WorkSafeBC issues bulletin on overhead lifts inspections

‘Employers must follow procedures for conducting inspections as set out by the manufacturer or a professional engineer’

WorkSafeBC issues bulletin on overhead lifts inspections

Overhead lifts or ceiling lifts have been introduced into health care settings to reduce manual patient lifting and thus occupational injuries. This equipment ensures that health care professionals can easily lift patients safely and securely and, at the same time, reduce the risk of injury for the worker.

However, overhead lifts must be properly inspected and maintained to ensure that both workers and patients are safe when using this equipment. WorkSafeBC has provided a detailed guide on the things that workplaces must look into to ensure overhead lifts are safe to use.


When inspecting overhead lifts, employers must ensure that the motor moves smoothly along tracks or rails. Both the motor housing and the tracks or rails must be free from any damage (including rust, cracks, dents and bending) and must be labelled with their rated capacity.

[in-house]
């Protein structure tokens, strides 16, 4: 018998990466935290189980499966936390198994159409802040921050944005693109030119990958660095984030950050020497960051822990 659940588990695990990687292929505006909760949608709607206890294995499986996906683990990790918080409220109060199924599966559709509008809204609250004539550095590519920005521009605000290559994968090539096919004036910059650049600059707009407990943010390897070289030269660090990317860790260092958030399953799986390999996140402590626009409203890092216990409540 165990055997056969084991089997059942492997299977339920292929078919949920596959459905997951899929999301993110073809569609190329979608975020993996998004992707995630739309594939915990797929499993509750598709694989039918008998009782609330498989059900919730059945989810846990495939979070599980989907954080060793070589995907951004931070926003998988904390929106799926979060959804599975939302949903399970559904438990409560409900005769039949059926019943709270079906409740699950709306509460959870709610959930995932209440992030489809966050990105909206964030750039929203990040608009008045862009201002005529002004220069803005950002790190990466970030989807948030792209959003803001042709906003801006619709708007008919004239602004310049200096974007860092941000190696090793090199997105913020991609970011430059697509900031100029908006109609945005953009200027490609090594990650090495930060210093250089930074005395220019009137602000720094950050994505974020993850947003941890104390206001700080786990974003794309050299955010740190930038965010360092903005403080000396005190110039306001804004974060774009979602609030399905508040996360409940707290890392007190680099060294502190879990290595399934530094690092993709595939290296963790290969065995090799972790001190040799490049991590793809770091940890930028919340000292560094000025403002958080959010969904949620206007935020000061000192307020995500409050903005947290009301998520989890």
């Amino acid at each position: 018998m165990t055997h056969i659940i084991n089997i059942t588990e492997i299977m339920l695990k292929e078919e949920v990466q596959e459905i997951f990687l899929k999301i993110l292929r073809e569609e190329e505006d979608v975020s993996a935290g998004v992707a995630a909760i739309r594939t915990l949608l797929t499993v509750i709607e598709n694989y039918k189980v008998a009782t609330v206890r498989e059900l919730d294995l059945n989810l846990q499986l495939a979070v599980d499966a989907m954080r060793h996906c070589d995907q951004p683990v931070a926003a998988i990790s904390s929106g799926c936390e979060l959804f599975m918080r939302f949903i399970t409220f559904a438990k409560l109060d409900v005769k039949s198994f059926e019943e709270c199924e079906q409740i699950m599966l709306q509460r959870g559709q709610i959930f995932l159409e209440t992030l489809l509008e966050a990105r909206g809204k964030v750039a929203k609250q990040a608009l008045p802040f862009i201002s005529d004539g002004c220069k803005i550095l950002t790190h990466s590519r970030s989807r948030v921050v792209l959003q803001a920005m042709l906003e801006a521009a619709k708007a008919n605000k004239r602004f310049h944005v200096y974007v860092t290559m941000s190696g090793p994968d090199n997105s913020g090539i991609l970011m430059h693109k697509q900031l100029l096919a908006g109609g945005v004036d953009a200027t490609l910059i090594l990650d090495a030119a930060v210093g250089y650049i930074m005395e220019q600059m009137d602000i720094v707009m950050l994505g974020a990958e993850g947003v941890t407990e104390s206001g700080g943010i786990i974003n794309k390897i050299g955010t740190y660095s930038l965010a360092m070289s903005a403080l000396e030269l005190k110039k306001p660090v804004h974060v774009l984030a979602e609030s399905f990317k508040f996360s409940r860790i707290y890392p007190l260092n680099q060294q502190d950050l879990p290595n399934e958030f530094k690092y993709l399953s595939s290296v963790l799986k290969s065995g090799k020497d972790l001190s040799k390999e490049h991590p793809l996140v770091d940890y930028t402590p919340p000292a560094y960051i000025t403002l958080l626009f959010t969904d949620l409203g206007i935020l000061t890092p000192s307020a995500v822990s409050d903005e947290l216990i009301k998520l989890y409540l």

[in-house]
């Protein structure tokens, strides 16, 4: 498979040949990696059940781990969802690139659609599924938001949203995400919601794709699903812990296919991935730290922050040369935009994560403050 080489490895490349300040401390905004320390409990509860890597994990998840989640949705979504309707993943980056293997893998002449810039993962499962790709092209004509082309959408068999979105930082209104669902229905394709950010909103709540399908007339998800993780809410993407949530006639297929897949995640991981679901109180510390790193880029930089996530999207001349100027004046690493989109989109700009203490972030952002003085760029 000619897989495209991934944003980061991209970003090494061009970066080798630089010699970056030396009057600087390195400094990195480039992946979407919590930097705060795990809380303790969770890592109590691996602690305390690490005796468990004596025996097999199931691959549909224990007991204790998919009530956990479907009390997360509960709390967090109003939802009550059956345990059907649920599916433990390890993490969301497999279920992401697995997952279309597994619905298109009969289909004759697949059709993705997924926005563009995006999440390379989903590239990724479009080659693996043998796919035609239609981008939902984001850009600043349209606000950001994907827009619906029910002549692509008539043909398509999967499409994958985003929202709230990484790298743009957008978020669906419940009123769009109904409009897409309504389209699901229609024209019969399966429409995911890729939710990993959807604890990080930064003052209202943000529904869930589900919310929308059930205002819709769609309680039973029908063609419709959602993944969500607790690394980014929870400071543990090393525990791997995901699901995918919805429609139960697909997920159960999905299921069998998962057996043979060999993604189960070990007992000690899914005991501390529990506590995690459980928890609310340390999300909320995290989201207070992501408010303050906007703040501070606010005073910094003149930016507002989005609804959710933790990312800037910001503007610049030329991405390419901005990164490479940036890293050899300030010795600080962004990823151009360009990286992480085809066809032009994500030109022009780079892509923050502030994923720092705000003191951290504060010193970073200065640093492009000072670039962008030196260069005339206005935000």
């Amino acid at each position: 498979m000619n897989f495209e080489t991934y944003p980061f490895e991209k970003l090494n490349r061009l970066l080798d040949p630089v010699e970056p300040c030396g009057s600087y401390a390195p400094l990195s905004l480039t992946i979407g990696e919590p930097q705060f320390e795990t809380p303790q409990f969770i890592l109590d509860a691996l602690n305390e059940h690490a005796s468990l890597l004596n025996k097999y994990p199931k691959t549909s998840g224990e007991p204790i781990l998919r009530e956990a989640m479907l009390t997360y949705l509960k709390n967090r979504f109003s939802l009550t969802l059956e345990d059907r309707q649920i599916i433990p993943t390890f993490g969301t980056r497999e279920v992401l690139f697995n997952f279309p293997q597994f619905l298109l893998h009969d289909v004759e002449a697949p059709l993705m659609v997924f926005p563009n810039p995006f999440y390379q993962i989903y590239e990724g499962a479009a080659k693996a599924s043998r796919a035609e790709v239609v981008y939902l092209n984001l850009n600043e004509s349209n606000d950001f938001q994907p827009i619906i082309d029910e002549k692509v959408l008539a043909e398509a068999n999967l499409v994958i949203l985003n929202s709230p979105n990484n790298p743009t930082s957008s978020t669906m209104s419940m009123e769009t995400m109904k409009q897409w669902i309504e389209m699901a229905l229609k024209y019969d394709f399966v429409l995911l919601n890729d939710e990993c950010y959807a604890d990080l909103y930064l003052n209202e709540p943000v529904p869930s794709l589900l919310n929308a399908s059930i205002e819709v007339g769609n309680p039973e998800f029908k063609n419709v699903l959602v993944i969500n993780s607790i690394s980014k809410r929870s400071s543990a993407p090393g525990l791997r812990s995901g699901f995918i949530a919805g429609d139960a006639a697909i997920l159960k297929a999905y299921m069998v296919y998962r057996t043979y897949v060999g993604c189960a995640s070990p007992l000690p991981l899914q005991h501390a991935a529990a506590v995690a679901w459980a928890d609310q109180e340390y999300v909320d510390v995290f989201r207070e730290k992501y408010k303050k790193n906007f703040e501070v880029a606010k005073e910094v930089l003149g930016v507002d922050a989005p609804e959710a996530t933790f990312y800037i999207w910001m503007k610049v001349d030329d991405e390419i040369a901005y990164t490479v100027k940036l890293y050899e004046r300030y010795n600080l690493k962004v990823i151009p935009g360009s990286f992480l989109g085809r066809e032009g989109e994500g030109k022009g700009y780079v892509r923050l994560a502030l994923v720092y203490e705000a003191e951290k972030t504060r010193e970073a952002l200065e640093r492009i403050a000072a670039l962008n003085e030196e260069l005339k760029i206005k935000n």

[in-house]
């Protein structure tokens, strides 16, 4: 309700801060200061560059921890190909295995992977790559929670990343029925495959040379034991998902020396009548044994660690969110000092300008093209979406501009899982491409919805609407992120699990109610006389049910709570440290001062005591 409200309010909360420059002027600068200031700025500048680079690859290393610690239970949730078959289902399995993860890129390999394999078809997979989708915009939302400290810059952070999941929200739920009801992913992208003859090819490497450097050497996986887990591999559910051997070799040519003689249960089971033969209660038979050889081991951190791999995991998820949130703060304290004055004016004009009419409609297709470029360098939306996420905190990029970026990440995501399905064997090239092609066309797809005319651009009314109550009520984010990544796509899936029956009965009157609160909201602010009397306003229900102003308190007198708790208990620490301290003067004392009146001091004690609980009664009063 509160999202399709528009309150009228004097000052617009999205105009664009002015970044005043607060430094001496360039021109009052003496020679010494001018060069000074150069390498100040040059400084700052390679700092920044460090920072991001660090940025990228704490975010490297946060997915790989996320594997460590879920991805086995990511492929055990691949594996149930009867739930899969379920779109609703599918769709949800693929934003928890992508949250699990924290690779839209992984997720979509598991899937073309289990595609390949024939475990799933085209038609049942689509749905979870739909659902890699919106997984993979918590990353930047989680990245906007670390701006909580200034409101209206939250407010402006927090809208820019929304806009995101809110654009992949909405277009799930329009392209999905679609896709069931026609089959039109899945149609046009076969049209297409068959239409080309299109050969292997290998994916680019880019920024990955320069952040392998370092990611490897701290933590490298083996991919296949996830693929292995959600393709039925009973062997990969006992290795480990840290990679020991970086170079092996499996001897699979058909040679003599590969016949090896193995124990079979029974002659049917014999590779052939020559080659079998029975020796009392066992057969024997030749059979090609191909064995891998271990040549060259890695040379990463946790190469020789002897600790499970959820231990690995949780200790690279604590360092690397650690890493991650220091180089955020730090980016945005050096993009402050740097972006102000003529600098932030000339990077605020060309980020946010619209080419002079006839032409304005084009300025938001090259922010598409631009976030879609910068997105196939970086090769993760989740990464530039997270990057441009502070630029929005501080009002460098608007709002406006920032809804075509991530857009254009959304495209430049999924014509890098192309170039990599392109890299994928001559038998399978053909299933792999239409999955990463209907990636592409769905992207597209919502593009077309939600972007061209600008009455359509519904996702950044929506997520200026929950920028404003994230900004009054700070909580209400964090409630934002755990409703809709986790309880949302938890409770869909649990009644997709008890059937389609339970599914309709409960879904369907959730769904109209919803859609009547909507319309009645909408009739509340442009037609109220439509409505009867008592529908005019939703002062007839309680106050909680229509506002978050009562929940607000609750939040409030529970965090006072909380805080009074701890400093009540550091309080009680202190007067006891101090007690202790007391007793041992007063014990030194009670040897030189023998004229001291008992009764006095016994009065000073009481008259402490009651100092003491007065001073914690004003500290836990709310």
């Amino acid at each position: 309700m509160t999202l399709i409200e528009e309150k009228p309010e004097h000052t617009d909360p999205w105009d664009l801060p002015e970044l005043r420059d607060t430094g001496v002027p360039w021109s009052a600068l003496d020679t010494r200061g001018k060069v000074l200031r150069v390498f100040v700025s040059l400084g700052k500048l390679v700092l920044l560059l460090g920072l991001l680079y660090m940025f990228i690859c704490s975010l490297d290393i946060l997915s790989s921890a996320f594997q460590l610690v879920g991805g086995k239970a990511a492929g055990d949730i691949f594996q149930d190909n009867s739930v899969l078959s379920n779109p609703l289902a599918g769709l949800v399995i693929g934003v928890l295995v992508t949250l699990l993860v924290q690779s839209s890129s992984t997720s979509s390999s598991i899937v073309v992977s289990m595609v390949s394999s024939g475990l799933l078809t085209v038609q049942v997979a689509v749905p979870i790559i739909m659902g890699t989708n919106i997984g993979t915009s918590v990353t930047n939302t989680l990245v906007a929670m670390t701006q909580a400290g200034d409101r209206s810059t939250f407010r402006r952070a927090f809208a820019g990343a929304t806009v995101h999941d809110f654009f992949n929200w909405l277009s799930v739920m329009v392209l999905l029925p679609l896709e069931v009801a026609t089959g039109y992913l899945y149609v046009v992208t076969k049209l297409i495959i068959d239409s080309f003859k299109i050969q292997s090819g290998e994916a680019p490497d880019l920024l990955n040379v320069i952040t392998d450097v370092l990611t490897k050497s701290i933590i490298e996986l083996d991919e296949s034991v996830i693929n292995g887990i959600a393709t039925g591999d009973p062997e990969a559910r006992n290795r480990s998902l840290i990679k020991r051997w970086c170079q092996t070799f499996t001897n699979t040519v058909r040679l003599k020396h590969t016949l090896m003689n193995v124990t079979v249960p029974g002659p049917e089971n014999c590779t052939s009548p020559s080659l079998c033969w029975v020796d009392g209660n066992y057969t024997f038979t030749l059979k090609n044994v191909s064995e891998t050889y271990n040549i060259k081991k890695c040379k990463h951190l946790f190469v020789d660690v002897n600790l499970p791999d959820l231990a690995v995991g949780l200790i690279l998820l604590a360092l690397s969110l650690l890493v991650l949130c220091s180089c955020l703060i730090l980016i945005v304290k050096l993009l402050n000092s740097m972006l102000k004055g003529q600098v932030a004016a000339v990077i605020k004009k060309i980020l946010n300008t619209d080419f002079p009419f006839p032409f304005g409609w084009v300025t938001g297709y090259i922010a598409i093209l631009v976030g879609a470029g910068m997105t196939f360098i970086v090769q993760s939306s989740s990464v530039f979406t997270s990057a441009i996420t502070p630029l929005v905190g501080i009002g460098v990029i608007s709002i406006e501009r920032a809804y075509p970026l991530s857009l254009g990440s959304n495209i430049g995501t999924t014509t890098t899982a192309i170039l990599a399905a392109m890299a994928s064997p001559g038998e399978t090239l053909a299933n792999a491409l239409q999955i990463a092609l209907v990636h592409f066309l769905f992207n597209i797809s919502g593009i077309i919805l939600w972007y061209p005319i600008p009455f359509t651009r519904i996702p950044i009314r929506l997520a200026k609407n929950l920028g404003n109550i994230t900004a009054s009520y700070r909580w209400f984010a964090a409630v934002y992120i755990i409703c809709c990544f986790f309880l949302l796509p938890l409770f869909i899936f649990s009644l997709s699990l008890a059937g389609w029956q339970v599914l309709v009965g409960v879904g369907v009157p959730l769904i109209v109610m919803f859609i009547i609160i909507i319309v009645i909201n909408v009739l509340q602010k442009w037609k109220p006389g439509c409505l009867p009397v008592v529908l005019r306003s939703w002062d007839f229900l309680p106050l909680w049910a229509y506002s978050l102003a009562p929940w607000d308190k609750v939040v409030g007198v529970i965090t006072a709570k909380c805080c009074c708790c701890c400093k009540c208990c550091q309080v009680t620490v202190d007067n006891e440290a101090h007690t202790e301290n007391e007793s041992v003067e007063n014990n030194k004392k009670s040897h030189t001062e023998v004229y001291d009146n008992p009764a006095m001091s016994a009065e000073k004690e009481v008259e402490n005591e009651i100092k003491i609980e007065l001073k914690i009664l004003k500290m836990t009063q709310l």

Spreader bar clips and latches must also be present, intact and working properly, and lifting straps must be free from any damage, excessive wear, tears, fraying or loose stitching.

Employers must also ensure that the emergency lowering of the overhead lift and all other parts of the equipment work properly and are in good condition. Hand controls must be labelled properly and must be working correctly.

The lift must also be labelled with the manufacturer’s name, the model and the serial number, and employers must follow the manufacturer’s instructions for inspections. Employers must also provide easy access to workers who will be using the equipment.

“The points above are meant as a starting point for employers to develop their own custom checklists for conducting regular inspections of their overhead lifts,” said WorkSafeBC, adding that employers should consult with the lift manufacturer and/or a service provider to develop a checklist.

“A lift must not be used until any hazards it presents have been corrected.”